President Joe Biden’s “infrastructure” plan is called the American Jobs Plan, but it doesn’t focus much on infrastructure and wouldn’t create many jobs. A more appropriate name for the $2.2 trillion proposal would be the “American Debt Plan.”
Former President Barack Obama’s “stimulus” bill, which Congress passed in 2009 with Biden as vice president, cost taxpayers a cool $278,000 for every new job added or saved, based on estimates from Obama’s hand-picked economists. Biden’s “infrastructure” plan might have trouble matching even that pathetic record. The plan’s overarching philosophy appears to be that the private sector doesn’t create jobs but government creates jobs.
Moody’s Analytics projects that Biden’s “infrastructure” plan would result in there being 2.7 million additional nonfarm jobs by 2030 at a total cost of $2,183,800,000,000. That works out to $809,000 per job — nearly three times as much as those under Obama’s failed “stimulus” bill. Yet Transportation Secretary Pete Buttigieg said that creating fewer than 3 million jobs at the cost of more than $2 trillion “is a great place to be.”
Perhaps Buttigieg is comparing this anemic rate of return to that of Biden’s recently passed “COVID-19 stimulus” bill, which Moody’s projects will result in about 700,000 additional jobs by 2030 at a cost, per the Congressional Budget Office, of $1.8 trillion. That’s a little over $2.5 million per job. Still, compared to anything but Biden’s wasteful COVID-19 stimulus bill, his infrastructure plan would be an appallingly inefficient job-creation program.
Not only would Biden’s “infrastructure” plan not produce many jobs, but it wouldn’t produce much infrastructure. Most people presumably think of infrastructure as referring to things such as roads, bridges, airports, and subways. For Biden, it means using people’s hard-earned money to fund a left-wing wish list.
Take a look at the three largest specific categories of expenditure in Biden’s infrastructure plan. Third place goes to $174 billion in increased public subsidies for electric vehicles. This windfall of crony capitalism, provided at taxpayer expense, is 10 times the $17 billion that the plan would spend to improve the nation’s ports and waterways.
Second place goes to public housing, which would get a whopping $213 billion in increased funding. At a time when Democrats’ onerous regulations have kept people from building or selling private homes, thereby sending housing prices skyward, Biden’s solution is to pour a fifth of a trillion dollars into public housing and call it “infrastructure.” Biden compares his plan to the United States’s efforts to win the space race, and he proposes to increase spending on public housing by as much as we spent on NASA over the past decade.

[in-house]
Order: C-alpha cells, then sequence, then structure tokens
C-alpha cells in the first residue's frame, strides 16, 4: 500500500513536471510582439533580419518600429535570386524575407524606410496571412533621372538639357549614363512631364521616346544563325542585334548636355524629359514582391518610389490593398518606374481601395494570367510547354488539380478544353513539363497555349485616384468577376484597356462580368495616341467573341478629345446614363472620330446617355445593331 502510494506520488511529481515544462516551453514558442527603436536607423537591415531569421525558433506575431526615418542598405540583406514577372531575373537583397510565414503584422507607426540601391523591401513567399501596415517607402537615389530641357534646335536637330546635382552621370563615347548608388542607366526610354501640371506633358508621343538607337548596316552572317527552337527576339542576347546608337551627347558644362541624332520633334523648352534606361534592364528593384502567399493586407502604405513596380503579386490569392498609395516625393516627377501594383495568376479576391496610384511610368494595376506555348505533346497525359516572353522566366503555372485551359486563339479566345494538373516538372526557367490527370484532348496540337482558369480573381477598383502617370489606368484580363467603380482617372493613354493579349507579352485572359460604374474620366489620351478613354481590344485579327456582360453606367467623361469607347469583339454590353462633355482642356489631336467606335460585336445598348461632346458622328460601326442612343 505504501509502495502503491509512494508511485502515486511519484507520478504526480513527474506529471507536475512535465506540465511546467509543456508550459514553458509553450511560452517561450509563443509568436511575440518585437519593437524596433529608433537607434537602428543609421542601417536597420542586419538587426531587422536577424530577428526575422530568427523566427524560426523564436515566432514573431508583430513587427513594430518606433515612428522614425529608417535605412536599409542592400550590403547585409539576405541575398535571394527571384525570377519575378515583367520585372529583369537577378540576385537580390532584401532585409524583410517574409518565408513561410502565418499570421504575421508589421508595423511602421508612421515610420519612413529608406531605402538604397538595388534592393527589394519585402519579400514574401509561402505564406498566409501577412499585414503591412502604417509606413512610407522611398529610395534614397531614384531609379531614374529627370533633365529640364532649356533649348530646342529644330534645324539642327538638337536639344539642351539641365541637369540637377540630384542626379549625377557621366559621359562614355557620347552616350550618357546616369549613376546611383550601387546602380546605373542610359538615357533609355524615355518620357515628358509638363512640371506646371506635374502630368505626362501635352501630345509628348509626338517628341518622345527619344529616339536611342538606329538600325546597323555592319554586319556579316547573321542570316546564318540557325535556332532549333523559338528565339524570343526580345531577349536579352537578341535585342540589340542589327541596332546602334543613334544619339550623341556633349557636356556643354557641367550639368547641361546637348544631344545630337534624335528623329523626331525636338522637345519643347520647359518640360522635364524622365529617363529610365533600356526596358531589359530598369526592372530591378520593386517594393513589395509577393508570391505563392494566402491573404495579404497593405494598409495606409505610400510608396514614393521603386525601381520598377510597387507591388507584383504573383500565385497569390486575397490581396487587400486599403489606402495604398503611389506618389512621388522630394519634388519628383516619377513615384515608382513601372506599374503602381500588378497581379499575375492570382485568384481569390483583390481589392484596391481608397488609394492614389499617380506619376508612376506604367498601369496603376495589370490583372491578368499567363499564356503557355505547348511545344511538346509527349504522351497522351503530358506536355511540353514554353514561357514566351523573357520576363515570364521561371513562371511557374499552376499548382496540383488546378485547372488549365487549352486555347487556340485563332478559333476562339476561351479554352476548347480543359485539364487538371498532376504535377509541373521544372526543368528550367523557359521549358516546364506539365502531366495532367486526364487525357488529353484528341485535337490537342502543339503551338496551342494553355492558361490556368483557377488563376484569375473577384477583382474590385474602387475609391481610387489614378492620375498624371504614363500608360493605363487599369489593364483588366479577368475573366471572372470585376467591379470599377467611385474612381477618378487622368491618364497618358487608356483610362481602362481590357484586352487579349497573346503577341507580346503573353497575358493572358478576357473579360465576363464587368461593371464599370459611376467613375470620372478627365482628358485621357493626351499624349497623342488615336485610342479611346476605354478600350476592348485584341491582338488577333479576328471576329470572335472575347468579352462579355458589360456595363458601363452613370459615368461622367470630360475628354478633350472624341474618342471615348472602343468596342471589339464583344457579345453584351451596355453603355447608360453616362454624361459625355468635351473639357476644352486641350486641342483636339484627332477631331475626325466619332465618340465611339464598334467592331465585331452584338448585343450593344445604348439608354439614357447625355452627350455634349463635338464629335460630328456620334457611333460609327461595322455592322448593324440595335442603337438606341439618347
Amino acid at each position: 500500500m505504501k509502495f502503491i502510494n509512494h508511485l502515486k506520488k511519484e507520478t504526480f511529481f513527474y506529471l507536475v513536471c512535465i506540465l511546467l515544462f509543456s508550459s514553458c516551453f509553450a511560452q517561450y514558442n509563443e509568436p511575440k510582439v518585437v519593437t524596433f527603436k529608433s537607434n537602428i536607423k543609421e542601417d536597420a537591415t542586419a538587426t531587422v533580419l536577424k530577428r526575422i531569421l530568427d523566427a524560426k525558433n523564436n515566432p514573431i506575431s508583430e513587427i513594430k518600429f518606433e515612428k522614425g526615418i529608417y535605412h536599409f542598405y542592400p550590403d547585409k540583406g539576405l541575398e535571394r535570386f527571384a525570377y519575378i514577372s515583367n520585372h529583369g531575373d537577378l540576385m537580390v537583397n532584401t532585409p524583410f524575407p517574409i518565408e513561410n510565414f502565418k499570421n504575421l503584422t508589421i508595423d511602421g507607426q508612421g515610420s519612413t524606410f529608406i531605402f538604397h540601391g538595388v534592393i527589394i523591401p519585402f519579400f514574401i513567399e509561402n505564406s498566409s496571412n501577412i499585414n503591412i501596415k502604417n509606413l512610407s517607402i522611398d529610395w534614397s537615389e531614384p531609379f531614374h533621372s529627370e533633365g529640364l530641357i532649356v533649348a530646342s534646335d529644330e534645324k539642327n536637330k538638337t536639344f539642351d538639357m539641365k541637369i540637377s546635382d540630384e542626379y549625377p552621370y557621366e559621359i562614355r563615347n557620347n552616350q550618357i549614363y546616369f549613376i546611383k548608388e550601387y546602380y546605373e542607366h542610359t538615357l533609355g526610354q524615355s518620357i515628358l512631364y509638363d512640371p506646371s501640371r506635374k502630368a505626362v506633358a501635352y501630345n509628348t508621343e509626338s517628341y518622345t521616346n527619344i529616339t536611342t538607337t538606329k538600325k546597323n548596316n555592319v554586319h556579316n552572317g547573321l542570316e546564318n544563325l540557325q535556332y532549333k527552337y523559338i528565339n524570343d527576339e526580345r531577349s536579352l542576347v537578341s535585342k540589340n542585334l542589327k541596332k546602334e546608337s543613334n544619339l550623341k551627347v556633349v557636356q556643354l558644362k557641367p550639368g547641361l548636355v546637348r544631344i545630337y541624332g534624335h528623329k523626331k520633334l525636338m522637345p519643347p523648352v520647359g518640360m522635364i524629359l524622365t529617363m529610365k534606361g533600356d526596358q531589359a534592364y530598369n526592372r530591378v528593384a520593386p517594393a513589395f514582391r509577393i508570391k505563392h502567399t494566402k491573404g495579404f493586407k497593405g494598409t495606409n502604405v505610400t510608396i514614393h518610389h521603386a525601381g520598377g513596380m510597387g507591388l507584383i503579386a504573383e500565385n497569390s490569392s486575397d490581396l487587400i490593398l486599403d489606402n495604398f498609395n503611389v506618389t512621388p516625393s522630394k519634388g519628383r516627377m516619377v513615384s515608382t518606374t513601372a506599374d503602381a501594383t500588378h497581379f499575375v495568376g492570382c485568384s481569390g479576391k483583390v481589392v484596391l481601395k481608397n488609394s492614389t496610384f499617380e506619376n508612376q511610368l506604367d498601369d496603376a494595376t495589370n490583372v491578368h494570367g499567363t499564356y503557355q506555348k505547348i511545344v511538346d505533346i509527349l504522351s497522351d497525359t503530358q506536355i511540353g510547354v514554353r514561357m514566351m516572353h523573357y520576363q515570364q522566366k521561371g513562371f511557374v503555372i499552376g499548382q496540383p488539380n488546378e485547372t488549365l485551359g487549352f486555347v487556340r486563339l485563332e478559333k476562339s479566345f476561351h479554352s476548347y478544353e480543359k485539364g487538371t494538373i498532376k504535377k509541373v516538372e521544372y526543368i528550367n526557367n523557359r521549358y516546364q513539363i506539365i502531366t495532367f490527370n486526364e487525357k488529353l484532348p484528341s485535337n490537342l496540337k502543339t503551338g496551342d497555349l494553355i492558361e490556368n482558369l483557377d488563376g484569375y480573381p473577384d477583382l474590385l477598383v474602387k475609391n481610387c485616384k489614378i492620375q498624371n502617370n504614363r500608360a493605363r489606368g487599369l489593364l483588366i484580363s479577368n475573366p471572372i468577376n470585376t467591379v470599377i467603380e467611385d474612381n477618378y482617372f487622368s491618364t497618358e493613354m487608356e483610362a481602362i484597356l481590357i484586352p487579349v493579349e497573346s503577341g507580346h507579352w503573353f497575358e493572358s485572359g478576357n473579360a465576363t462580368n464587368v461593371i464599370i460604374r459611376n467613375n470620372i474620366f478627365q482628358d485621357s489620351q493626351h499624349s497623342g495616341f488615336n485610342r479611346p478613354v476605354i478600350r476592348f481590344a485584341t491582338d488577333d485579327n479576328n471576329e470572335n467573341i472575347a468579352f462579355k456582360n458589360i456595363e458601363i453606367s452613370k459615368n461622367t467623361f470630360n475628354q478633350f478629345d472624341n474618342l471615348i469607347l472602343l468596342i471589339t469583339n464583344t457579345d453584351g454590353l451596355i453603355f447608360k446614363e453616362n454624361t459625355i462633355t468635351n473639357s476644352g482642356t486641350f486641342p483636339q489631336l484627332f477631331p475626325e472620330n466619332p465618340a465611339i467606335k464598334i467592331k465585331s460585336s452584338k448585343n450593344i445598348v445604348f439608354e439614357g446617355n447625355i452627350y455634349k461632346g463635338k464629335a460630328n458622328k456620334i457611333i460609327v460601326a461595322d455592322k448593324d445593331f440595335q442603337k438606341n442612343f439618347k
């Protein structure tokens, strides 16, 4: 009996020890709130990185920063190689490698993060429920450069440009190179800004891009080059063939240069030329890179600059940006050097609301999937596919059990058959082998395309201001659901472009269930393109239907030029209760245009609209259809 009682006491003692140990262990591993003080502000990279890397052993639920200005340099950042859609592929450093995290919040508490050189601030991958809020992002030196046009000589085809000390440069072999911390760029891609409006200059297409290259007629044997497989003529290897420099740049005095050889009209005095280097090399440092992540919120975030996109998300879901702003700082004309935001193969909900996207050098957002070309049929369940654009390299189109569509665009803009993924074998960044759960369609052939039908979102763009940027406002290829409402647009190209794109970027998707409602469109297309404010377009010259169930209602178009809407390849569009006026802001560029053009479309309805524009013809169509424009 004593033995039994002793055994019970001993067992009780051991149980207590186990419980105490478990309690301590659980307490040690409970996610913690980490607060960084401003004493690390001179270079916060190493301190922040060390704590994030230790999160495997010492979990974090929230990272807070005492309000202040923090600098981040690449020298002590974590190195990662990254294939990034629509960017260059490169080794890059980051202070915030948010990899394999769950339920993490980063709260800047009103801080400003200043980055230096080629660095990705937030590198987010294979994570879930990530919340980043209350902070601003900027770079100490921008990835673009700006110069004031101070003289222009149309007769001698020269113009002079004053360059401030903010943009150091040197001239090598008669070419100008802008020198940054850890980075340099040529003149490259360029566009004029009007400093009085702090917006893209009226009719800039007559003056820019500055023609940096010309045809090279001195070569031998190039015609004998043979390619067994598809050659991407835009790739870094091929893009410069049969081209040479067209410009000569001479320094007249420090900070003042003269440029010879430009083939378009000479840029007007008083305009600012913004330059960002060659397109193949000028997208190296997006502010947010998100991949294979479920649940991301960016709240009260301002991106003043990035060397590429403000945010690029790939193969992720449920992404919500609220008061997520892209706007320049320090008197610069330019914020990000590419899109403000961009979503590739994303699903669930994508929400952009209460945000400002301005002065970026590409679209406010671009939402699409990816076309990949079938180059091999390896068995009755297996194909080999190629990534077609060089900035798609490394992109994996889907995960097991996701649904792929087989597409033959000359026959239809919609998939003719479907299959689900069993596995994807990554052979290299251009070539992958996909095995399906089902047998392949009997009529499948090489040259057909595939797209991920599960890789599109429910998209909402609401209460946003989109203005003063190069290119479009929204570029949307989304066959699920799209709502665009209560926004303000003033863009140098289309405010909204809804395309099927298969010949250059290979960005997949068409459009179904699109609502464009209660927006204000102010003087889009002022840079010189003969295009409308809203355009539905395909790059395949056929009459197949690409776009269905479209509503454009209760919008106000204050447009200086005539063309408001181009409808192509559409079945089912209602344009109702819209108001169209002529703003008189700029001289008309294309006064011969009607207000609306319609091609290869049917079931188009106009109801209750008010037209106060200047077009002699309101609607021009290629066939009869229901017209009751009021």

The first-place prize for spending in Biden’s infrastructure plan goes to publicly funded care for the elderly and disabled via a big Medicaid expansion. Perhaps realizing that most people won’t buy that this is infrastructure spending, the White House doesn’t get around to discussing this proposal until more than halfway through its lengthy fact sheet. Yet it is by far the largest proposed outlay: $400 billion, 16 times the amount proposed for airports.
Fourth on Biden’s list, not even good enough for a bronze medal, is $115 billion for bridges, highways, and other roads. In other words, the fourth-largest priority in Biden’s “infrastructure” plan is actual infrastructure.
Further evidence suggests that neither infrastructure nor jobs are at the forefront of Biden’s mind. His plan focuses on a subset of “union jobs” that are dependent upon government spending. Small businesses and their workers, which are less likely to be unionized or fueled by government largess, are not the intended beneficiaries of this plan despite their having been disproportionately clobbered by the coronavirus lockdowns that Biden has espoused. As for “the great challenges of our time” that the “infrastructure” plan is designed to meet, the first listed is “the climate crisis.”
What’s more, Biden’s plan talks of “systemic discrimination” and repeatedly emphasizes “racial equity.” It declares, “But unlike past major investments, the plan prioritizes addressing long-standing and persistent racial injustice.” Most people would probably rather see it prioritize actual infrastructure spending and the colorblind ideal of equal opportunity rather than the Left’s new obsession with color-consciousness.
The U.S. cannot afford any of this, literally or figuratively. At the end of the 1980s and the Reagan defense buildup, our national debt was $2.87 trillion. It is now $28.2 trillion, according to the National Debt Clock. We’ve essentially moved the decimal point but in the wrong direction. Now, on top of his newly passed $1.8 trillion COVID-19 stimulus bill, Biden is proposing about $2.2 trillion in “infrastructure” spending. That would be a total of $4 trillion in new spending, about $1.1 trillion more than the entire national debt of 31 years ago, when Biden was about halfway through his Senate tenure.
If Biden is going to propose a massive expansion of government, the least he could do is pitch it honestly to the people. But similar to most far-left proposals, he knows it can’t be sold on the merits, so he is working a con. We’ll see if people will buy it.
Jeffrey H. Anderson served as the director of the Bureau of Justice Statistics from 2017 to 2021 and is the co-creator of the Anderson & Hester Rankings, which were part of college football’s Bowl Championship Series from 1998 to 2014.
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